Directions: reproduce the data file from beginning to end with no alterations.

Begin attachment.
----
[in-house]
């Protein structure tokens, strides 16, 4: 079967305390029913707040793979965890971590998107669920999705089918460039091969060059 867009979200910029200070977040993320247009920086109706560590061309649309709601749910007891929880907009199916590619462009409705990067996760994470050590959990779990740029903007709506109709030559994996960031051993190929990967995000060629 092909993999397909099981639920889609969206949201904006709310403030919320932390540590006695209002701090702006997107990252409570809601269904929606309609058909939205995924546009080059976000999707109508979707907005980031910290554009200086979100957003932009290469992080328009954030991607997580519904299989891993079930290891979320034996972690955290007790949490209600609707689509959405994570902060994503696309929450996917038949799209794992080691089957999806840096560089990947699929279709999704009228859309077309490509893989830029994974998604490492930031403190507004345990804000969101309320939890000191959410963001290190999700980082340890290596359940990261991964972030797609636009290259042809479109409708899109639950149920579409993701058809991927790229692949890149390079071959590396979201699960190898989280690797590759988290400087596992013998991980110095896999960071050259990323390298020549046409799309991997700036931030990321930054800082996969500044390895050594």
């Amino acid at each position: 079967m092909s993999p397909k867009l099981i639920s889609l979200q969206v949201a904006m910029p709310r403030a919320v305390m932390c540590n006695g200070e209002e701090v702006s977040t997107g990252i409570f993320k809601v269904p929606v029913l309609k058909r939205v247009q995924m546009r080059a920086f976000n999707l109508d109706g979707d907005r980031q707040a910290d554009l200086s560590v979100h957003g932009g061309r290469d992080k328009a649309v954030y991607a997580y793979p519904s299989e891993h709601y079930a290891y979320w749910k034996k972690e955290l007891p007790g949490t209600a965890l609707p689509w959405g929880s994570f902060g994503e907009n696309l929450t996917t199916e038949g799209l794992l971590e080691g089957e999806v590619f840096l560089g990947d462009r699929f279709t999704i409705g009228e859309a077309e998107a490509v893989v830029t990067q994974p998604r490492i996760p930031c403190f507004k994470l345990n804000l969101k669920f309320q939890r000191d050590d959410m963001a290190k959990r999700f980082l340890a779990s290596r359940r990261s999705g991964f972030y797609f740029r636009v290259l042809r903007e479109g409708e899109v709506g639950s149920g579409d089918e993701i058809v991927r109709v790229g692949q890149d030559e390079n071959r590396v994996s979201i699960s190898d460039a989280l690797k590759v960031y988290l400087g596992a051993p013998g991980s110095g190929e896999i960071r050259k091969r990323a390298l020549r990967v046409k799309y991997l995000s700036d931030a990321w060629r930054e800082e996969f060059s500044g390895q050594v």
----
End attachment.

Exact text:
[in-house]
């Protein structure tokens, strides 16, 4: 079967305390029913707040793979965890971590998107669920999705089918460039091969060059 867009979200910029200070977040993320247009920086109706560590061309649309709601749910007891929880907009199916590619462009409705990067996760994470050590959990779990740029903007709506109709030559994996960031051993190929990967995000060629 092909993999397909099981639920889609969206949201904006709310403030919320932390540590006695209002701090702006997107990252409570809601269904929606309609058909939205995924546009080059976000999707109508979707907005980031910290554009200086979100957003932009290469992080328009954030991607997580519904299989891993079930290891979320034996972690955290007790949490209600609707689509959405994570902060994503696309929450996917038949799209794992080691089957999806840096560089990947699929279709999704009228859309077309490509893989830029994974998604490492930031403190507004345990804000969101309320939890000191959410963001290190999700980082340890290596359940990261991964972030797609636009290259042809479109409708899109639950149920579409993701058809991927790229692949890149390079071959590396979201699960190898989280690797590759988290400087596992013998991980110095896999960071050259990323390298020549046409799309991997700036931030990321930054800082996969500044390895050594």
């Amino acid at each position: 079967m092909s993999p397909k867009l099981i639920s889609l979200q969206v949201a904006m910029p709310r403030a919320v305390m932390c540590n006695g200070e209002e701090v702006s977040t997107g990252i409570f993320k809601v269904p929606v029913l309609k058909r939205v247009q995924m546009r080059a920086f976000n999707l109508d109706g979707d907005r980031q707040a910290d554009l200086s560590v979100h957003g932009g061309r290469d992080k328009a649309v954030y991607a997580y793979p519904s299989e891993h709601y079930a290891y979320w749910k034996k972690e955290l007891p007790g949490t209600a965890l609707p689509w959405g929880s994570f902060g994503e907009n696309l929450t996917t199916e038949g799209l794992l971590e080691g089957e999806v590619f840096l560089g990947d462009r699929f279709t999704i409705g009228e859309a077309e998107a490509v893989v830029t990067q994974p998604r490492i996760p930031c403190f507004k994470l345990n804000l969101k669920f309320q939890r000191d050590d959410m963001a290190k959990r999700f980082l340890a779990s290596r359940r990261s999705g991964f972030y797609f740029r636009v290259l042809r903007e479109g409708e899109v709506g639950s149920g579409d089918e993701i058809v991927r109709v790229g692949q890149d030559e390079n071959r590396v994996s979201i699960s190898d460039a989280l690797k590759v960031y988290l400087g596992a051993p013998g991980s110095g190929e896999i960071r050259k091969r990323a390298l020549r990967v046409k799309y991997l995000s700036d931030a990321w060629r930054e800082e996969f060059s500044g390895q050594v």